Screening reveals coeliac disease cases in children have doubled in 25 years
Mass screening of school age children has led to significantly higher numbers of coeliac disease cases being diagnosed, according to a new study presented today at the 6th World Congress of Paediatric Gastroenterology, Hepatology and Nutrition.
Researchers in Italy found double the number of cases of the autoimmune disease—where the body produces antibodies to gluten, a protein found in wheat, barley, and rye—in school children compared to a similar study by the same group 25 years ago.
A new screening programme of 7,760 children aged from five to 11 in eight provinces of Italy found that the overall prevalence of coeliac disease was 1.6%, much higher than the approximate 1% of the global population thought to be currently affected by the condition. The children were screened with a finger-tip blood test for Human Leukocyte Antigens (HLA) gene mutations which predisposes a child to developing coeliac disease. If they tested positive the children were then checked for antibodies to gluten. Diagnosis was then confirmed using the ESPGHAN (European Society for Paediatric, Gastroenterology, Hepatology and Nutrition) criteria.
Lead author of the CELI SCREEN multi-centre trial,i Prof. Elena Lionetti, says the study showed that screening in childhood leads to more cases of coeliac disease being diagnosed than in standard care (where children are tested if they present with symptoms, or are screened because of a family history of the disease).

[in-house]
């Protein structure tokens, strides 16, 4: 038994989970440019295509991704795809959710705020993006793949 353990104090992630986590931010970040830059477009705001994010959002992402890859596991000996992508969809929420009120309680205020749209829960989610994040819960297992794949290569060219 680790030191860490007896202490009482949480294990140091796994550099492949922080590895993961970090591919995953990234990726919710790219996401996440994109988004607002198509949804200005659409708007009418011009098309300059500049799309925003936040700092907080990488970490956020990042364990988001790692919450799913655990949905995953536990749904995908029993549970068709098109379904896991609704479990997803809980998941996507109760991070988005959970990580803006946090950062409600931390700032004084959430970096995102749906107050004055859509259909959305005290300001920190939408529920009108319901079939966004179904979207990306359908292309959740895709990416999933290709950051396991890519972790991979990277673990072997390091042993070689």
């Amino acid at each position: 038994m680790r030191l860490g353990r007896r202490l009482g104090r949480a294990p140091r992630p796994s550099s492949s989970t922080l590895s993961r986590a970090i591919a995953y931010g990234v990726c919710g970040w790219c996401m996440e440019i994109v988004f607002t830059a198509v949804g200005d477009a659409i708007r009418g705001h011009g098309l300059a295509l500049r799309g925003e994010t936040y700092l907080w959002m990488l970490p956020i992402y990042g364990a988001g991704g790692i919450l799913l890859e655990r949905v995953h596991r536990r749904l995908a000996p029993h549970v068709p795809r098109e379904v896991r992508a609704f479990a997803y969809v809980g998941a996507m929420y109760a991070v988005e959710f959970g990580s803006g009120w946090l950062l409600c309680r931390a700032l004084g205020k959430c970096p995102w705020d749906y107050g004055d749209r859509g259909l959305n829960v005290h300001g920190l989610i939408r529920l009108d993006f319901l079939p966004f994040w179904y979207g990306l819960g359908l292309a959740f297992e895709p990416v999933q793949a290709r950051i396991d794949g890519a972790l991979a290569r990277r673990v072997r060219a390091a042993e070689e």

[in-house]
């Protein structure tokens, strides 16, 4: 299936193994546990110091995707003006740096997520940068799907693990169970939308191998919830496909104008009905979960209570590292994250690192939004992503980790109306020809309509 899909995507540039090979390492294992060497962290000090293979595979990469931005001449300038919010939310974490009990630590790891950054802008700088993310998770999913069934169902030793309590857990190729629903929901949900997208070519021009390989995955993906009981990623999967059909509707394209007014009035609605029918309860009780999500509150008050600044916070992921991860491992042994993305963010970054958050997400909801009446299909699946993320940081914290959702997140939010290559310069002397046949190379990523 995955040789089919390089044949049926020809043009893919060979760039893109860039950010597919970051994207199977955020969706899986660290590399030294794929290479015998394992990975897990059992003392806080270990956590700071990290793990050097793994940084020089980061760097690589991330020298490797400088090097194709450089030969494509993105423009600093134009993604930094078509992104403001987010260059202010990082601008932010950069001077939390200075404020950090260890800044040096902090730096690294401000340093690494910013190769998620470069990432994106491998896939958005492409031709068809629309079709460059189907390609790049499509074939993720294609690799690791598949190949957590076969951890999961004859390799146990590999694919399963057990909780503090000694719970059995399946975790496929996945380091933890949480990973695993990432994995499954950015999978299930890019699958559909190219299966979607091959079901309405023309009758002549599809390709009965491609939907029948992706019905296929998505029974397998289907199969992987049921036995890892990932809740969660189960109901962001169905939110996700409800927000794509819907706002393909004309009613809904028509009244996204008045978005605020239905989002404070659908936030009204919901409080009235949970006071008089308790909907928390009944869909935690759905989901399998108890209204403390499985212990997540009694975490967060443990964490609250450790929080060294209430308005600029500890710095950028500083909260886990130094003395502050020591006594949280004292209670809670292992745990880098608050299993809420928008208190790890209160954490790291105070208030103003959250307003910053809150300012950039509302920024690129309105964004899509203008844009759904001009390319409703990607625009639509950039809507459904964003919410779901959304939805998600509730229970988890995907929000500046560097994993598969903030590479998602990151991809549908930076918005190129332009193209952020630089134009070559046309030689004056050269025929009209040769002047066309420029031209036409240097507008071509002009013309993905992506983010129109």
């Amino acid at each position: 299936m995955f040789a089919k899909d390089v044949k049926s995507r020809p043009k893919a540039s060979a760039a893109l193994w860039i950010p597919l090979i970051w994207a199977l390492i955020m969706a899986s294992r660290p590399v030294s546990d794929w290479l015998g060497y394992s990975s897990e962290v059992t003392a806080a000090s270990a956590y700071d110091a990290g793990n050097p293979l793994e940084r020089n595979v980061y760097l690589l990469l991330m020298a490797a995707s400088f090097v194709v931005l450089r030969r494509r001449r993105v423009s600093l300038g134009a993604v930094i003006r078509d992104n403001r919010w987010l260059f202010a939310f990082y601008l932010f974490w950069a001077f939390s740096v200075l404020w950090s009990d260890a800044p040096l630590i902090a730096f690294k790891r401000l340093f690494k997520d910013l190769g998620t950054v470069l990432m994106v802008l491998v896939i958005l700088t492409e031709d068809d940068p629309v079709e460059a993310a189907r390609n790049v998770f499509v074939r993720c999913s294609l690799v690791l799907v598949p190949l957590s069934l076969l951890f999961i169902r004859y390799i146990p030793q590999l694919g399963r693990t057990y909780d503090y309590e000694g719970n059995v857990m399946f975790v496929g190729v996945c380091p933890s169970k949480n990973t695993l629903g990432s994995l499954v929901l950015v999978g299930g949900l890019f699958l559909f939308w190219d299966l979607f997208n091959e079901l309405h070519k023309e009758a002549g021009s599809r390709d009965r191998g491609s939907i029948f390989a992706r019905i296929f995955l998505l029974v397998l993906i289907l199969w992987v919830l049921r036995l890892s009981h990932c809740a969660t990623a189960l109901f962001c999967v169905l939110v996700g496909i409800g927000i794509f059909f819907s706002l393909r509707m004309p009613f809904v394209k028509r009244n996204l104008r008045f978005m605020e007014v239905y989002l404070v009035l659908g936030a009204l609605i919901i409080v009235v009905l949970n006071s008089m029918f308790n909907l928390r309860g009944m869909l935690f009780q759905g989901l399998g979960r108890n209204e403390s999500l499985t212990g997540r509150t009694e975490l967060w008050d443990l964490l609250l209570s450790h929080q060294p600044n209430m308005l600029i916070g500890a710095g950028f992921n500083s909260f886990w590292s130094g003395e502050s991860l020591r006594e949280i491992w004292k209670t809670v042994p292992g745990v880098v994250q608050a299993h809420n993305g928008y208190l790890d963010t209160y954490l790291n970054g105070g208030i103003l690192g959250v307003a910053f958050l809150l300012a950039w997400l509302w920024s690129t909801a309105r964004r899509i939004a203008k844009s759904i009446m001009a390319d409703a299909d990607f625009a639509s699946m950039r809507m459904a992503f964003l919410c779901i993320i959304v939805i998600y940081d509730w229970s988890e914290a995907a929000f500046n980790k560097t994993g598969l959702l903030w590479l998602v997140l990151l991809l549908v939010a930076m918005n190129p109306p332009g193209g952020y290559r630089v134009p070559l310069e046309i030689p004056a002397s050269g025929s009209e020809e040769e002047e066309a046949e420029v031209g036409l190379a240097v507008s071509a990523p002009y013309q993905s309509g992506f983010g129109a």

"Our study showed that prevalence of coeliac disease in schoolchildren has doubled over the past 25 years when compared to figures reported by our team in a similar school age group," says Prof. Lionetti. "Our sentiment is that there are more cases of coeliac disease than in the past, and that we could not discover them without a screening strategy."
"At the moment 70% of coeliac disease patients are going undiagnosed and this study shows that significantly more could be identified, and at an earlier stage, if screening were carried out in childhood with non-invasive screening tests. Diagnosis and avoiding gluten could potentially prevent damage to the villi (finger-like projections that line the gut), which can lead to malabsorption of nutrients and long-term conditions such as growth problems, fatigue and osteoporosis (a fragile bone condition)."
"The study has shown that screening is an effective tool for diagnosing coeliac disease in children which could potentially help avoid a lot of unnecessary suffering from what can be a hard-to-detect condition."
Commenting on the research, Tunde Koltai, who is Chair of AOECS (Association of European Coeliac Societies) and Patient Representative of the ESPGHAN Public Affairs Committee, added: "This new study adds to the growing evidence base that the number of people in Europe with coeliac disease is rising, yet many still remain undiagnosed. It is essential that we adopt an effective screening strategy for coeliac disease across Europe to ensure children and the wider population are diagnosed as early as possible so that they can have the best possible quality of life."
Coeliac disease is caused by the body producing antibodies to gluten, a protein found in wheat, barley, and rye and used to make foods including bread, pasta, biscuits, cake, and some breakfast cereals. The antibodies damage the gut lining causing symptoms such as bloating, pain, diarrhoea, anaemia, and other conditions connected to malabsorption of nutrients, including fatigue, anaemia, osteoporosis, and fertility problems. In infants and children, coeliac disease can cause abdominal pain, bloating, and vomiting, as well as lead to poor growth and delay puberty.
Coeliac disease is one of the most common lifelong conditions in European countries. Following a strict gluten-free diet is an effective treatment, causing symptoms to disappear and gut damage to gradually heal.